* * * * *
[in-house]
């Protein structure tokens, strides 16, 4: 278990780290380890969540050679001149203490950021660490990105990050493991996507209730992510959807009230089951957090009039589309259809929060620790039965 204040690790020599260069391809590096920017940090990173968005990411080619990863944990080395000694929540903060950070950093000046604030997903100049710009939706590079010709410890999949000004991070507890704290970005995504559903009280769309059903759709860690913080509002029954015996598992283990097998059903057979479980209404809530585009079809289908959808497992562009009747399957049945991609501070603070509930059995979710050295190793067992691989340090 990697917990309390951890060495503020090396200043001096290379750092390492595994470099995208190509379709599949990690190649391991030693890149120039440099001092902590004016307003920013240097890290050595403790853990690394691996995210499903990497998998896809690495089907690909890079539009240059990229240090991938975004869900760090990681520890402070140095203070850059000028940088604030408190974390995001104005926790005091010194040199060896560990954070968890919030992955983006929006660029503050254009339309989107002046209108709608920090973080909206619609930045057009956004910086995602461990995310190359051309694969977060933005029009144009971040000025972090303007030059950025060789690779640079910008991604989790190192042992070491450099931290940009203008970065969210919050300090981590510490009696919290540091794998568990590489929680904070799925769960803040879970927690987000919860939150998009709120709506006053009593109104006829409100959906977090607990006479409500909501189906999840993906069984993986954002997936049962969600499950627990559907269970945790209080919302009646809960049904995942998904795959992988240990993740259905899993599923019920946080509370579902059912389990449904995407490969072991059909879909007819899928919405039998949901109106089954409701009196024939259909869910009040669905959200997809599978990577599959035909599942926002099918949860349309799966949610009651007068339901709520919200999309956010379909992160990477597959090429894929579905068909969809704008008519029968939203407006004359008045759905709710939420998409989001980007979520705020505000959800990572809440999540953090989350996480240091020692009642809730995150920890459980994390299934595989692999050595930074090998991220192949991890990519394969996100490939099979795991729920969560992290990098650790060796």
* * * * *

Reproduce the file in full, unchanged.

[in-house]
């Protein structure tokens, strides 16, 4: 278990780290380890969540050679001149203490950021660490990105990050493991996507209730992510959807009230089951957090009039589309259809929060620790039965 204040690790020599260069391809590096920017940090990173968005990411080619990863944990080395000694929540903060950070950093000046604030997903100049710009939706590079010709410890999949000004991070507890704290970005995504559903009280769309059903759709860690913080509002029954015996598992283990097998059903057979479980209404809530585009079809289908959808497992562009009747399957049945991609501070603070509930059995979710050295190793067992691989340090 990697917990309390951890060495503020090396200043001096290379750092390492595994470099995208190509379709599949990690190649391991030693890149120039440099001092902590004016307003920013240097890290050595403790853990690394691996995210499903990497998998896809690495089907690909890079539009240059990229240090991938975004869900760090990681520890402070140095203070850059000028940088604030408190974390995001104005926790005091010194040199060896560990954070968890919030992955983006929006660029503050254009339309989107002046209108709608920090973080909206619609930045057009956004910086995602461990995310190359051309694969977060933005029009144009971040000025972090303007030059950025060789690779640079910008991604989790190192042992070491450099931290940009203008970065969210919050300090981590510490009696919290540091794998568990590489929680904070799925769960803040879970927690987000919860939150998009709120709506006053009593109104006829409100959906977090607990006479409500909501189906999840993906069984993986954002997936049962969600499950627990559907269970945790209080919302009646809960049904995942998904795959992988240990993740259905899993599923019920946080509370579902059912389990449904995407490969072991059909879909007819899928919405039998949901109106089954409701009196024939259909869910009040669905959200997809599978990577599959035909599942926002099918949860349309799966949610009651007068339901709520919200999309956010379909992160990477597959090429894929579905068909969809704008008519029968939203407006004359008045759905709710939420998409989001980007979520705020505000959800990572809440999540953090989350996480240091020692009642809730995150920890459980994390299934595989692999050595930074090998991220192949991890990519394969996100490939099979795991729920969560992290990098650790060796």